I was sad today. I don’t really have much of an idea why. It might have started at assembly, because the farewell party for Class 8 is tomorrow. I thought it was today, but anyway it’s tomorrow. I started to think of how school will be so different without C there. I will still enjoy it, but it will be an entirely different experience. My sun won’t be at school everyday. I will see her on weekends.
Maybe it’s that I am trying to work through the idea that change is different from death. So many things seem like: How are they different? How are they the same? Find 10 differences between the pictures…
Which means you have to actually look at them.
Or maybe it’s just coming to terms with myself. Someone posted a memorial kind of thing to the Sandy Hook kids who were massacred. They said they couldn’t imagine anything worse. Well, that person clearly wasn’t trying that hard. Imagine they were tortured before being murdered. Imagine they were kidnapped and then tortured for years. That was what I saw as a child.
What happened in Rwanda was worse, in fact. The Holocaust was worse. What children are experiencing in Syria is worse.
I am not saying this to diminish the horror of what happened at Sandy Hook or the way the community must be reeling afterward, but is it that things don’t seem real unless they happen to children you imagine to be like you, middle-class, white, of your own nationality and religion (even if they weren’t?) Is that why a person can say I cannot imagine worse horror? Or is it just that horror never gets really processed for anyone and every new horror is fresh?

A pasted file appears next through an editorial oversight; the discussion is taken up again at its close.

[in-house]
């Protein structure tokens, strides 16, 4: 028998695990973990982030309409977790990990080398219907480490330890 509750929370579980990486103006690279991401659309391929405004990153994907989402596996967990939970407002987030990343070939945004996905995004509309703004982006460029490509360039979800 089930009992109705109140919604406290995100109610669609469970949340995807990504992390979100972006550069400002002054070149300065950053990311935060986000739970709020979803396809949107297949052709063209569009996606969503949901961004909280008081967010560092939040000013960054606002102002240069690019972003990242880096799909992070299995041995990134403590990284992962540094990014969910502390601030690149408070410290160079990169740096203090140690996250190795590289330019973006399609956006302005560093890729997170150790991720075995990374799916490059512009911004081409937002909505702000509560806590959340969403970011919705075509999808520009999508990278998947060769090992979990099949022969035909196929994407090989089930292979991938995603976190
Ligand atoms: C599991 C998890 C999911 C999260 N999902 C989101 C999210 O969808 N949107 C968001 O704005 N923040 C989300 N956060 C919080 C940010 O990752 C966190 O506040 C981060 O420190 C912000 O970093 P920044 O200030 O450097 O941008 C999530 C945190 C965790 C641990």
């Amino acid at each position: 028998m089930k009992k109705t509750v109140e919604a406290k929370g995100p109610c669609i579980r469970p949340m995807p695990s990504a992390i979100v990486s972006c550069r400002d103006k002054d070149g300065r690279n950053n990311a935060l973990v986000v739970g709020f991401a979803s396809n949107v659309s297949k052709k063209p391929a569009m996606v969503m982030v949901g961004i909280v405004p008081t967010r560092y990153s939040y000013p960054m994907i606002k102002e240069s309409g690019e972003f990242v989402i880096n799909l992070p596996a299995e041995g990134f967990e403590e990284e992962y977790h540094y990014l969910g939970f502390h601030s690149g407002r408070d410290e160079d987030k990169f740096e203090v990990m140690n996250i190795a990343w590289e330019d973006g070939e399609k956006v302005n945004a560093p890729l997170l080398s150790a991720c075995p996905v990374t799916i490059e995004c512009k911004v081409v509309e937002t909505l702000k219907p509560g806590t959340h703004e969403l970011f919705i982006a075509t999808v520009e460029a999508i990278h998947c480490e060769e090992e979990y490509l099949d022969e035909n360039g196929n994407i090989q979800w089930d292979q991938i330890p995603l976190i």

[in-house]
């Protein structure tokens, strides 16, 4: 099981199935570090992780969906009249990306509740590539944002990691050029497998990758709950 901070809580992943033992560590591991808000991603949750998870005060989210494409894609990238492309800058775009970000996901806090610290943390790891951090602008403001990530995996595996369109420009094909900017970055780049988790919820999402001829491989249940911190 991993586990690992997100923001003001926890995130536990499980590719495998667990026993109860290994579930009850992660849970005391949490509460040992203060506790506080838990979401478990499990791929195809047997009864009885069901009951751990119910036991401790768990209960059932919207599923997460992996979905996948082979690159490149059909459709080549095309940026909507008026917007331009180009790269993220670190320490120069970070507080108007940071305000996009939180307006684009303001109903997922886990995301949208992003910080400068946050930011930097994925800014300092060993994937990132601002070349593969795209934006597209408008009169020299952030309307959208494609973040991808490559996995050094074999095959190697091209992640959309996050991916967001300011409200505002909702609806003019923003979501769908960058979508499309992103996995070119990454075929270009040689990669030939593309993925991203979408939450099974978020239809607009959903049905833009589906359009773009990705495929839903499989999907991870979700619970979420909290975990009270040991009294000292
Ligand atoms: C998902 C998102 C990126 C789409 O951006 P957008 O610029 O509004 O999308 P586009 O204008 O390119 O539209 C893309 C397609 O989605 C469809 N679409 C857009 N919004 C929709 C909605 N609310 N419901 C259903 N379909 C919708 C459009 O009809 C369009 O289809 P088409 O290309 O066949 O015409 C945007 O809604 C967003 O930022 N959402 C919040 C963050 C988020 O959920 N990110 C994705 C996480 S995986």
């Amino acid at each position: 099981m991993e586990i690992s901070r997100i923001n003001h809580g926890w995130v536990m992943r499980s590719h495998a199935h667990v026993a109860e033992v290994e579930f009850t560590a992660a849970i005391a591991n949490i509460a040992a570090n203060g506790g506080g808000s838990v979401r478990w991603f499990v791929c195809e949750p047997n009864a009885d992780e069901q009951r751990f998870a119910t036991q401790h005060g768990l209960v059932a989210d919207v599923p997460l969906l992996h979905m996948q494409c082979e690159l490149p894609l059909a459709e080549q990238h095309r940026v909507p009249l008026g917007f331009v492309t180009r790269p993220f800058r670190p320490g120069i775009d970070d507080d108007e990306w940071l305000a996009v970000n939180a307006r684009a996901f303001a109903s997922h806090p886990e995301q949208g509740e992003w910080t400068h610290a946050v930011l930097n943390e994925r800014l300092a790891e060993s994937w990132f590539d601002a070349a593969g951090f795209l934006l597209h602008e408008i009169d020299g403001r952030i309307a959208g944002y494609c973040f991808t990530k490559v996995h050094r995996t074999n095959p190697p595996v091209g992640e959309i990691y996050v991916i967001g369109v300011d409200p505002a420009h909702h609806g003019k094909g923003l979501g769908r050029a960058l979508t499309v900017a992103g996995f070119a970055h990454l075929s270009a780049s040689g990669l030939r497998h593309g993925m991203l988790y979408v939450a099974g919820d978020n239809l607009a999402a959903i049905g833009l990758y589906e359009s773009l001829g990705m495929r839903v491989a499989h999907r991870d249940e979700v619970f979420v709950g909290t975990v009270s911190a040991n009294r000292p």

It’s a birdwalk perhaps—I was sad long before I read that particular post.
Maybe it’s just still hard for me to watch life going on for some children and not others. Life going on for some children is wonderful, but the full-stop crashing down of life for other children is still unspeakable to me. I suppose that’s it. These children get tea and momos, but my lost children don’t even get a grave. I suppose I so badly need the world to remember them, to feel that their lives mattered to someone besides me. There is someone else who can think of them and feel, “What might they have been?” And imagines all the lost potential in the way that I do.
I need my own Holocaust museum, not so that I can grieve better, but so that I can feel those lives mattered to someone else besides me. So that I can feel their worth was to society, and not just me.
But I also get this is what life might be like for me. Every milestone I witness, every wedding, graduation, birth, or death will be an occasion they did not live to experience. None of them can see C’s promotion. Most of them did not get to have their own. At every event, I will be surrounded by ghosts.